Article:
The Australian Government has released the terms of reference into its Productivity Commission inquiry into mental health. The inquiry has broad aims that clearly include occupational health and safety (OHS) and may set some evidence challenges for some of those in the workplace wellbeing sector:
“It will look at how governments across Australia, employers, professional and community groups in healthcare, education, employment, social services, housing and justice can contribute to improving mental health for people of all ages and cultural backgrounds.” (emphasis added)
The Treasurer Josh Frydenberg MP has written that
“the Commission should consider the role of mental health in supporting economic participation, enhancing productivity and economic growth.”
In September 2018 Australia commenced an inquiry into sleep health awareness. At the time:
“The Committee Chair, Mr Trent Zimmerman MP, stated that ‘the Committee will examine the causes, economic and social costs, and treatment of inadequate sleep and sleep disorders.” (link added)
Although there is no timetable for the tabling of this Committee’s final report, many of the issues raised in the submissions relate directly to work and work-related mental health risks. Sadly there are hardly any solutions but this is a challenge to all public inquiries and which is particularly relevant to the current spate of Australian inquiries into OHS and mental health.
Most non-transport industries do not look for the lack of sleep or fatigue as a factor in their investigations. Unless a formal investigation is undertaken, fatigue is rarely mentioned and, if it is, it is categorised as a “contributory factor”, which often means it is given such a low priority that nothing will be done about it. This is partly a legacy of silo thinking that sleep is a non-work personal activity, which it is, but is still one that can affect work and all the relationships and decisions made at work. But it is also partly due to the enormous disruption that could result if the lack of sleep and fatigue were taken seriously and effective control measures were introduced.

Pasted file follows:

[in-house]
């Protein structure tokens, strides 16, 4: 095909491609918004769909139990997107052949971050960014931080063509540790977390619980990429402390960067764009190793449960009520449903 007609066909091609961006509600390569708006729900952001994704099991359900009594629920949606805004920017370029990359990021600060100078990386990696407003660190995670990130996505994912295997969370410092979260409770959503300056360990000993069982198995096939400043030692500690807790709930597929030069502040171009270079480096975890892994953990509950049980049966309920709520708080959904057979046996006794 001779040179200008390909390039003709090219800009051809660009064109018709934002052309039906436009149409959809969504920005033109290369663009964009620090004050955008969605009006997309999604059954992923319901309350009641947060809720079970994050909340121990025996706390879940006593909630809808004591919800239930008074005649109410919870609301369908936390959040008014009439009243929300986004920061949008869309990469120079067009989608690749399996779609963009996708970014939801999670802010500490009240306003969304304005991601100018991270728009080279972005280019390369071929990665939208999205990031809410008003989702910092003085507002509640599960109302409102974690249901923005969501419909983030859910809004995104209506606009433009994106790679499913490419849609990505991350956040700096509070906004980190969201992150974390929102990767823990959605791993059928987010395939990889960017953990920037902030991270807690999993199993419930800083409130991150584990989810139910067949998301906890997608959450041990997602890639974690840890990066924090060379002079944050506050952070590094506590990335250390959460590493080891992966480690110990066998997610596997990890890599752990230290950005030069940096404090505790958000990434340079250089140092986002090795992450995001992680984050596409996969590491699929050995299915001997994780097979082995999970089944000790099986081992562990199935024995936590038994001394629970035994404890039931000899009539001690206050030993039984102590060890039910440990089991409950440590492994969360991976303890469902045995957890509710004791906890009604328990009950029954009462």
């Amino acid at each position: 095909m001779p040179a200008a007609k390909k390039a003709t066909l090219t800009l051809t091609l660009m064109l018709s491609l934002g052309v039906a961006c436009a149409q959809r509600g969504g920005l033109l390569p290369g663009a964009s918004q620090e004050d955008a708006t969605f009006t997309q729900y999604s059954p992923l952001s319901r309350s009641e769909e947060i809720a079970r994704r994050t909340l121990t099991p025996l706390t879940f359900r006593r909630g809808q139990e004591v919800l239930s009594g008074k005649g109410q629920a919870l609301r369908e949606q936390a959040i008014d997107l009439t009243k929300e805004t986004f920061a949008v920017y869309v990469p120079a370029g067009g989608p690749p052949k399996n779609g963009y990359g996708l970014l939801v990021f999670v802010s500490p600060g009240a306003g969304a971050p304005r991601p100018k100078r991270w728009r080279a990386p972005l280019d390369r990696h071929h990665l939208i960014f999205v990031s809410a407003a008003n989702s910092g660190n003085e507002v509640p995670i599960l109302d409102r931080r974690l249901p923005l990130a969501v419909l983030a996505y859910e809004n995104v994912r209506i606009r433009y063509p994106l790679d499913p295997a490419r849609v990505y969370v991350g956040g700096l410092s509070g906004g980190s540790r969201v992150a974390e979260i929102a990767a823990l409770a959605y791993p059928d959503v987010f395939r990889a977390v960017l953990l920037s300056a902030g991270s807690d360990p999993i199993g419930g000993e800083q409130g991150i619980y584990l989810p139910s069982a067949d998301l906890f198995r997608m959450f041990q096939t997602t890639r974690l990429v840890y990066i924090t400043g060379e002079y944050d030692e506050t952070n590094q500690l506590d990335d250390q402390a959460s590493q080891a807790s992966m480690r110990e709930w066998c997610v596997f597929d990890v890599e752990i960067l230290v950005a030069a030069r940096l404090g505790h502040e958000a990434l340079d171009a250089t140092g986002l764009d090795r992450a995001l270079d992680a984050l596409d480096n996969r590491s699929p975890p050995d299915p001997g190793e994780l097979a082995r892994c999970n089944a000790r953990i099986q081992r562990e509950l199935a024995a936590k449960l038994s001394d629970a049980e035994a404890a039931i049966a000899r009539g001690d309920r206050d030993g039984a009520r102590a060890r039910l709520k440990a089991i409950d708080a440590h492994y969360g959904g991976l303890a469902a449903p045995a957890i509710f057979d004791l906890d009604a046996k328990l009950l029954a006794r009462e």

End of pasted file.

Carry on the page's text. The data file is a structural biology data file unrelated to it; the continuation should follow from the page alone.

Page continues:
The most effective control for fatigue may be human-friendly shifts and “reasonable” working hours but that might not fit the shift rosters which are required to satisfy clients. We know that night shift has higher health and physical risks than day shift so logically, get rid of night shift ….
On the corner of Lygon and Victoria Streets in Melbourne is a monument to the 8 Hour Day. This represents a social structure of work that equates to
- Eight hours of work,
- Eight hours of recreation,
- Eight hours of sleep,
The concept started in Australia in the mid-1800s and was intended to reduce exploitation and abuse of workers, many of whom were children.
The intent was to establish, what we would now call, a work/life balance structure with the recognition that work is required to earn a living, sleep is required to rejuvenate the body, preparing it for work, and recreation was social time, time with one’s family, exercise, all sorts of personal and social activities.
Today that structure is an “ideal” rather than a reality.
On October 12 2018 the Australian Financial Review (AFR) published an exclusive article about an investigation by WorkSafe Victoria into excessive working hours at an Australian law firm, King & Wood Mallesons (KWM). The article was later expanded on line.
There are several curious elements of this report that could reflect other workplaces that may experience sudden high workload demands and fatigue. Some seem to see the significance of this article as being less about the workloads and fatigue but more about WorkSafe Victoria’s involvement in an industry sector where it does not usually play.
The Australian Government announced a Royal Commission into the Banking and Financial sectors in 2017. It was created urgently and given only 12 months to conclude its investigations. As a result banks and financial institutions